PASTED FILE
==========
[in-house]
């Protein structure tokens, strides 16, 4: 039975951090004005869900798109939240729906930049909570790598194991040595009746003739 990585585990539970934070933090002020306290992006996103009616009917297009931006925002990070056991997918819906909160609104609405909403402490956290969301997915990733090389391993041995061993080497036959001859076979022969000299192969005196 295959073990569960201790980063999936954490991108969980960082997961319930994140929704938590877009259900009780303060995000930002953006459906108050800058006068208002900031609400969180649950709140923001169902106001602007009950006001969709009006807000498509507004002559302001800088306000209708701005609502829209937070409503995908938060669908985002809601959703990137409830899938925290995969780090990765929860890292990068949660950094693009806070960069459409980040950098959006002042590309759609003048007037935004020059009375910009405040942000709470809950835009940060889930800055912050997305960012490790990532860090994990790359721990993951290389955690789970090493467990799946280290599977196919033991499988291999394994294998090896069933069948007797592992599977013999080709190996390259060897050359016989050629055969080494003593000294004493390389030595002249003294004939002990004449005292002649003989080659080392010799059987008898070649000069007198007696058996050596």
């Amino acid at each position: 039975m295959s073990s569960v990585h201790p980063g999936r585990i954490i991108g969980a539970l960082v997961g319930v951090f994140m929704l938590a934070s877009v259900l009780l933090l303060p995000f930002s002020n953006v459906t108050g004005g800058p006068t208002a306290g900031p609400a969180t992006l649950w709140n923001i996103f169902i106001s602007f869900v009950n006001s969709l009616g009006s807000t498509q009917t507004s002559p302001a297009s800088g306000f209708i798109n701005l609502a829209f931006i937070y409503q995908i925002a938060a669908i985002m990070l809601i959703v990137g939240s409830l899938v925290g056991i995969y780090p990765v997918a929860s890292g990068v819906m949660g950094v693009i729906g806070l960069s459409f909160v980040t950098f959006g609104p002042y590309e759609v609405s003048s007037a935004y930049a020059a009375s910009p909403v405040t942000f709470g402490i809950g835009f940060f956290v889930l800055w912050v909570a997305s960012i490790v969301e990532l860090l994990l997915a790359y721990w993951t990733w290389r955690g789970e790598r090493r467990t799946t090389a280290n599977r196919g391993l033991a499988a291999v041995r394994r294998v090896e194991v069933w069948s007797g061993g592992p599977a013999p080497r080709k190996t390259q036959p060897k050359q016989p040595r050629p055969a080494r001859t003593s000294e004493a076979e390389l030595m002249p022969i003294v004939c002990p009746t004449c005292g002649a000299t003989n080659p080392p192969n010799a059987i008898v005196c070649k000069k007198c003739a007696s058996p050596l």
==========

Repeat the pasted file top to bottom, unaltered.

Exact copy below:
[in-house]
């Protein structure tokens, strides 16, 4: 039975951090004005869900798109939240729906930049909570790598194991040595009746003739 990585585990539970934070933090002020306290992006996103009616009917297009931006925002990070056991997918819906909160609104609405909403402490956290969301997915990733090389391993041995061993080497036959001859076979022969000299192969005196 295959073990569960201790980063999936954490991108969980960082997961319930994140929704938590877009259900009780303060995000930002953006459906108050800058006068208002900031609400969180649950709140923001169902106001602007009950006001969709009006807000498509507004002559302001800088306000209708701005609502829209937070409503995908938060669908985002809601959703990137409830899938925290995969780090990765929860890292990068949660950094693009806070960069459409980040950098959006002042590309759609003048007037935004020059009375910009405040942000709470809950835009940060889930800055912050997305960012490790990532860090994990790359721990993951290389955690789970090493467990799946280290599977196919033991499988291999394994294998090896069933069948007797592992599977013999080709190996390259060897050359016989050629055969080494003593000294004493390389030595002249003294004939002990004449005292002649003989080659080392010799059987008898070649000069007198007696058996050596």
């Amino acid at each position: 039975m295959s073990s569960v990585h201790p980063g999936r585990i954490i991108g969980a539970l960082v997961g319930v951090f994140m929704l938590a934070s877009v259900l009780l933090l303060p995000f930002s002020n953006v459906t108050g004005g800058p006068t208002a306290g900031p609400a969180t992006l649950w709140n923001i996103f169902i106001s602007f869900v009950n006001s969709l009616g009006s807000t498509q009917t507004s002559p302001a297009s800088g306000f209708i798109n701005l609502a829209f931006i937070y409503q995908i925002a938060a669908i985002m990070l809601i959703v990137g939240s409830l899938v925290g056991i995969y780090p990765v997918a929860s890292g990068v819906m949660g950094v693009i729906g806070l960069s459409f909160v980040t950098f959006g609104p002042y590309e759609v609405s003048s007037a935004y930049a020059a009375s910009p909403v405040t942000f709470g402490i809950g835009f940060f956290v889930l800055w912050v909570a997305s960012i490790v969301e990532l860090l994990l997915a790359y721990w993951t990733w290389r955690g789970e790598r090493r467990t799946t090389a280290n599977r196919g391993l033991a499988a291999v041995r394994r294998v090896e194991v069933w069948s007797g061993g592992p599977a013999p080497r080709k190996t390259q036959p060897k050359q016989p040595r050629p055969a080494r001859t003593s000294e004493a076979e390389l030595m002249p022969i003294v004939c002990p009746t004449c005292g002649a000299t003989n080659p080392p192969n010799a059987i008898v005196c070649k000069k007198c003739a007696s058996p050596l």